Passionate Pilgrim: The Extraordinary Life of Alma Reed

Overview

Journalist, archeologist, art gallery owner, and world traveler, Alma Reed 1889-1966 lived a life of high drama that is vividly rendered in this action-packed biography. May draws from Reed's own writings, both private and published, among other sources, to create a riveting account of a woman who, whether exploring the ancient ruins of a lost Mayan city or covering the infamous Fatty Arbuckle murder trial, lived life on her own terms.
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Overview

Journalist, archeologist, art gallery owner, and world traveler, Alma Reed 1889-1966 lived a life of high drama that is vividly rendered in this action-packed biography. May draws from Reed's own writings, both private and published, among other sources, to create a riveting account of a woman who, whether exploring the ancient ruins of a lost Mayan city or covering the infamous Fatty Arbuckle murder trial, lived life on her own terms.
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Editorial Reviews

Publishers Weekly - Publisher's Weekly
Although she began her journalism career as a ``sob sister'' for the San Francisco Call , Alma Reed (1889-1966) recognized early that her forte was archeological reporting. Drawing on Reed's published writings and on interviews with her colleagues, May, a biographer ( Helen Hunt Jackson ) and columnist for the San Francisco Chronicle , recreates her subject's remarkable adventures in a biography marred by a reliance on fictionalized quotations and occasional florid writing. Beginning her journeys by covering an archeological team from the Carnegie Institute that was surveying the Mayan ruins in Mexico's Yucatan in 1923, Reed broke the story of the theft of priceless objects subsequently smuggled to the Peabody Museum in Boston. After the tragic assassination of her lover, Yucatan Gov. Felipe Carrillo Puerto, Reed made expeditions to North Africa to see the ruins of Carthage, and later devoted herself to promoting the works of the Mexican artist Orozco. (Apr.)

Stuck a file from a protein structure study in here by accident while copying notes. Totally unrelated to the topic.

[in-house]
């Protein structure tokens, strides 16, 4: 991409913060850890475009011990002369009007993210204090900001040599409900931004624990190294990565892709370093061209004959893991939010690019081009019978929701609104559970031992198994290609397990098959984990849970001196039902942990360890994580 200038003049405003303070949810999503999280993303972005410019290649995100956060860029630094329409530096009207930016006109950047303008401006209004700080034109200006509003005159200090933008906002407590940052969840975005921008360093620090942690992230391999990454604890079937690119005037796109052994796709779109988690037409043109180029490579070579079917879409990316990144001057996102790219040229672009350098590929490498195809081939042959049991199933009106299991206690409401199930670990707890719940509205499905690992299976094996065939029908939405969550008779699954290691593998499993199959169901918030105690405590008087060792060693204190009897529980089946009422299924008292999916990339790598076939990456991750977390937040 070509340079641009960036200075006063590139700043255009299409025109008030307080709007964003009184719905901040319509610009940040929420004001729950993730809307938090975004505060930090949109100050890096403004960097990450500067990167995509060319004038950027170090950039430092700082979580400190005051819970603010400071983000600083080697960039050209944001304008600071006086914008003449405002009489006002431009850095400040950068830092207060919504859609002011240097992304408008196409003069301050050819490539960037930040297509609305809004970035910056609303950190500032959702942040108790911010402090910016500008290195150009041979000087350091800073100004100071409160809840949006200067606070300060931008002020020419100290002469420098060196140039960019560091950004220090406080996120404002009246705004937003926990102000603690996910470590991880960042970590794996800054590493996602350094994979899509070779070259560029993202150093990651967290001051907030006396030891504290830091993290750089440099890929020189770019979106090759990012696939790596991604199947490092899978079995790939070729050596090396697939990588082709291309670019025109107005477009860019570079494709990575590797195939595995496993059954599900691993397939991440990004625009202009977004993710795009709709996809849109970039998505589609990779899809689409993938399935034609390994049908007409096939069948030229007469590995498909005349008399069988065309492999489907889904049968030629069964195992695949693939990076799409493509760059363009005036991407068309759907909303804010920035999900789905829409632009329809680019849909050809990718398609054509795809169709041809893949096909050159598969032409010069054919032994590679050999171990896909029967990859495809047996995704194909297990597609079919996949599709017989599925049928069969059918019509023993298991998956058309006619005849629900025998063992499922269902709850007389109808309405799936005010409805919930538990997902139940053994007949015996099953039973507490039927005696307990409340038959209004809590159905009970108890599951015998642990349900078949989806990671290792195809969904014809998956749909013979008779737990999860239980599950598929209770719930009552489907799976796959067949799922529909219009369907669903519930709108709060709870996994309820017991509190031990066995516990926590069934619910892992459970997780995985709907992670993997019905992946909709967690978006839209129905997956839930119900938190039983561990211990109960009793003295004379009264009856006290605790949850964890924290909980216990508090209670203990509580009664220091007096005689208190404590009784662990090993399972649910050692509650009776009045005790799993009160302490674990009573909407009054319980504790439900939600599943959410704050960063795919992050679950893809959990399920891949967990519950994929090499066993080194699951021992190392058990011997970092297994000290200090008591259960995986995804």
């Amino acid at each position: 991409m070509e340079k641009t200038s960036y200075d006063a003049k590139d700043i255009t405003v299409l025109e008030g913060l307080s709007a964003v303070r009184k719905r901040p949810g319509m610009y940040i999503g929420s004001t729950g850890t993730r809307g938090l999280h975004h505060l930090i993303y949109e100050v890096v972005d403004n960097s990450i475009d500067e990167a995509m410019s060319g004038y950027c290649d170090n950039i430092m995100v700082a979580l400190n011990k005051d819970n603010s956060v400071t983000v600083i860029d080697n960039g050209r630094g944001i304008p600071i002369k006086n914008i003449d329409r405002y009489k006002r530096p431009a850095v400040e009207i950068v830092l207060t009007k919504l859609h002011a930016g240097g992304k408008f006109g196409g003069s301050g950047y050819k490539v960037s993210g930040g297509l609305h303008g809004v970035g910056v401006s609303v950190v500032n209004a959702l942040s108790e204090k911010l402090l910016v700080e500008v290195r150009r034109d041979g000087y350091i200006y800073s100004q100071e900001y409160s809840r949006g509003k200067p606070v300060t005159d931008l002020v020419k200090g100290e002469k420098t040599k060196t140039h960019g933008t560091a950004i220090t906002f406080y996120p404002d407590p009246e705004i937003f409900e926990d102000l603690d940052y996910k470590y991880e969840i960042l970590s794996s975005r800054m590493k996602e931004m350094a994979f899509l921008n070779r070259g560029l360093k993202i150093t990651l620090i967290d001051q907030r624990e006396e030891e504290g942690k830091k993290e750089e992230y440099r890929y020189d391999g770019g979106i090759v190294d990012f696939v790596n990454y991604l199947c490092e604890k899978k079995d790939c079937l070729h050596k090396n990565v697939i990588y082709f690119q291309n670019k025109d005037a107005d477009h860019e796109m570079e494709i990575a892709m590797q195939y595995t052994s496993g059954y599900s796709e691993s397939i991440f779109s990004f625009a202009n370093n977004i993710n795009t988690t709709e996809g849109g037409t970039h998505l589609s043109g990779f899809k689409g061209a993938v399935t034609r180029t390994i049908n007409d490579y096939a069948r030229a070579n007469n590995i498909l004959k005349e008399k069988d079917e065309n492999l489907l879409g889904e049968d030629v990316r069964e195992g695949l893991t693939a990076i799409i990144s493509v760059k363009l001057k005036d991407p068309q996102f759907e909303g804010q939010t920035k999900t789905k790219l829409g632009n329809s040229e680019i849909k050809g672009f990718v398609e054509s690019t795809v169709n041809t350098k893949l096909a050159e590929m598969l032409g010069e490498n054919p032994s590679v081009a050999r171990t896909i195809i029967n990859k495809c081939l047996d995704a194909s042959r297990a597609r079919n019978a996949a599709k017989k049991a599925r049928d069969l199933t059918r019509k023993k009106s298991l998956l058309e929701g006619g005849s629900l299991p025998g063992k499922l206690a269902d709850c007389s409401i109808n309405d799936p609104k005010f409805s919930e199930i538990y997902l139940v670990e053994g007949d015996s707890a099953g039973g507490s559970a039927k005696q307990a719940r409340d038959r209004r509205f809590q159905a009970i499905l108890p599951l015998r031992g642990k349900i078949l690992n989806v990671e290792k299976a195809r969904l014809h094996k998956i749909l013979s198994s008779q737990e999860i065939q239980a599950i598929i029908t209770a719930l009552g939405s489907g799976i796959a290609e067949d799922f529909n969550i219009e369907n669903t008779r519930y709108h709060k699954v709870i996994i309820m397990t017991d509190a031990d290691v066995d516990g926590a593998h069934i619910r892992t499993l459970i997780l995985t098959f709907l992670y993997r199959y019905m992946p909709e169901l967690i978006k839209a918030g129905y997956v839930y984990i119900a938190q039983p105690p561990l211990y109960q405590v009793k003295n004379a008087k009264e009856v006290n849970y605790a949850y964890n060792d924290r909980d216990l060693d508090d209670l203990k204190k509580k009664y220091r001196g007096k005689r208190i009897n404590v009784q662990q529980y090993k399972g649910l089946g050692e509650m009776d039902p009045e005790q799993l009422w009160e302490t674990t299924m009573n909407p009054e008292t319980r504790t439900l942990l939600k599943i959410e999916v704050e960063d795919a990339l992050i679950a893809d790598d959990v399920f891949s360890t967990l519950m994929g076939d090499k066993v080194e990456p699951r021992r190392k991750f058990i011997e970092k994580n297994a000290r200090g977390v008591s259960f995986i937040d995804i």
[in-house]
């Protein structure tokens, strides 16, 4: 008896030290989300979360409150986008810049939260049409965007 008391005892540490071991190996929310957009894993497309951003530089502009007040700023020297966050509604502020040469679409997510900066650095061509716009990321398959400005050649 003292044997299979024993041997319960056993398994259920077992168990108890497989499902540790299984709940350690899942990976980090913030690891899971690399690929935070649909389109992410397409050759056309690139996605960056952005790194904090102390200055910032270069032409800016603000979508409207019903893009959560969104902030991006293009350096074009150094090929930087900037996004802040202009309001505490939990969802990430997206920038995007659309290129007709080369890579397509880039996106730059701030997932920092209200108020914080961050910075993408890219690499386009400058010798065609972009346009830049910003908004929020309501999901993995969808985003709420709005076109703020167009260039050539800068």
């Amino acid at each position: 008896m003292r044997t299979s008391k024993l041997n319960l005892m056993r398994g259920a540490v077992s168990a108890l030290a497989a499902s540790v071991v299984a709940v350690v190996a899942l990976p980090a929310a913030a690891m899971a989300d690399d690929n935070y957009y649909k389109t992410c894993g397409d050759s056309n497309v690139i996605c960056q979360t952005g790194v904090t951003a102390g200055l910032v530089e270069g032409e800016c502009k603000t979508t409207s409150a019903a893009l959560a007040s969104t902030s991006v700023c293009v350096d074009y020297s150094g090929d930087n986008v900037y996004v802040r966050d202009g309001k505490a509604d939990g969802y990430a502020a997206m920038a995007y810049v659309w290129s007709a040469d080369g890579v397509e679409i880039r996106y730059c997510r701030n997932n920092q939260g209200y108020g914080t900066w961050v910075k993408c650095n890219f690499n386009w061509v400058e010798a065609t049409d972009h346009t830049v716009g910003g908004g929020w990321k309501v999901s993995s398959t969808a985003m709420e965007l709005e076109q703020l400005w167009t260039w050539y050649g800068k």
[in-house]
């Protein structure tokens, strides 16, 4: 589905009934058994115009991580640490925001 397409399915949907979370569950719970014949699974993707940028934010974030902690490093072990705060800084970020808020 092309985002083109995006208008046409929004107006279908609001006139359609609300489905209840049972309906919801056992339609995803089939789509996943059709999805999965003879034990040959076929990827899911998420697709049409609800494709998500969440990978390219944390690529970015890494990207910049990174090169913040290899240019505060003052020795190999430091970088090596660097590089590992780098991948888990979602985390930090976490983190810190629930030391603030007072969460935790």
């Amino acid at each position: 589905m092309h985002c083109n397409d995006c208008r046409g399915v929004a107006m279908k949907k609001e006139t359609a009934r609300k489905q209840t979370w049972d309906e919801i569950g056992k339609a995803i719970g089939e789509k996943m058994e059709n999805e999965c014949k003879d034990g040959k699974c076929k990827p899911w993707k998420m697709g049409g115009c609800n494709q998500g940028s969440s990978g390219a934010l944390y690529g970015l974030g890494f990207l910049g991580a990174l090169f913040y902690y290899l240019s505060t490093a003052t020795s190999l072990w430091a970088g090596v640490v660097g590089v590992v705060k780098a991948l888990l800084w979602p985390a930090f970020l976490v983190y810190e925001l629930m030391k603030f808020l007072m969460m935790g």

Library Journal
May, a columnist for the San Francisco Chronicle , here provides an uninspiring account of the life of Alma Sullivan Reed (1889-1966), a journalist who spent her long career promoting an understanding of Mexican culture and history in the United States. May's narrative covers the major events in Reed's life from her first trip to Mexico, her engagement there to revolutionary governor Felipe Carillo Puerto (which ended with his assassination), and Reed's subsequent careers as an archaeology reporter, manager of a New York art gallery, and promoter of the work of Mexican artist Jose Orozco. Despite the drama inherent in Reed's unusual life, May fails to draw the reader into her narrative. She loses authority as a biographer by relying heavily on fabricated and unconvincing dialog to convey Reed's story and never fully addresses the complexities of Reed's character, such as her lifelong propensity for self-aggrandizing exaggeration.-- Ellen Finnie Duranceau, MIT Lib.
Mary Carroll
Alma Reed was born in San Francisco in 1889. She learned from caring for her nine siblings that she didn't want a family of her own; her brief marriage to Samuel Payne Reed ended in divorce. After talking her way into a job as "sob sister" Mrs. Goodfellow at the "San Francisco Call", Reed took up the case of Simon Ruiz, a Mexican teenager scheduled to hang for murder, and led California clubwomen in a successful lobbying campaign to limit capital punishment to felons over the age of 18. After covering the three Fatty Arbuckle trials in her native city, Reed set off for Mexico, where she fell in love with the country, Mayan ruins, and the reform governor of Yucatan, Felipe Carrillo Puerto. Reed--by then a reporter for the "New York Times"--and Carrillo Puerto were planning marriage when he was assassinated in 1924 by de la Huerta's rebels. Reed plunged back into work, following her interest in archaeology to Carthage, Delphi, and the depths of the sea. As a New York gallery owner who championed Mexican muralist Jose Clemente Orozco in the 1930s, then as art editor of the "Mobile Press Register" in the 1940s, and finally as a columnist for the English-language "Mexico City News" from 1950 until her death in 1966, Reed remained the pilgrim for whom the song "La Peregrina" had been commissioned by Carrillo Puerto. "Passionate Pilgrim" will entertain and enlighten readers curious about art and archaeology, Mexico, journalism, or twentieth-century women's history.
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Product Details

  • ISBN-13: 9781569248683
  • Publisher: Da Capo Press
  • Publication date: 6/28/1994
  • Pages: 320

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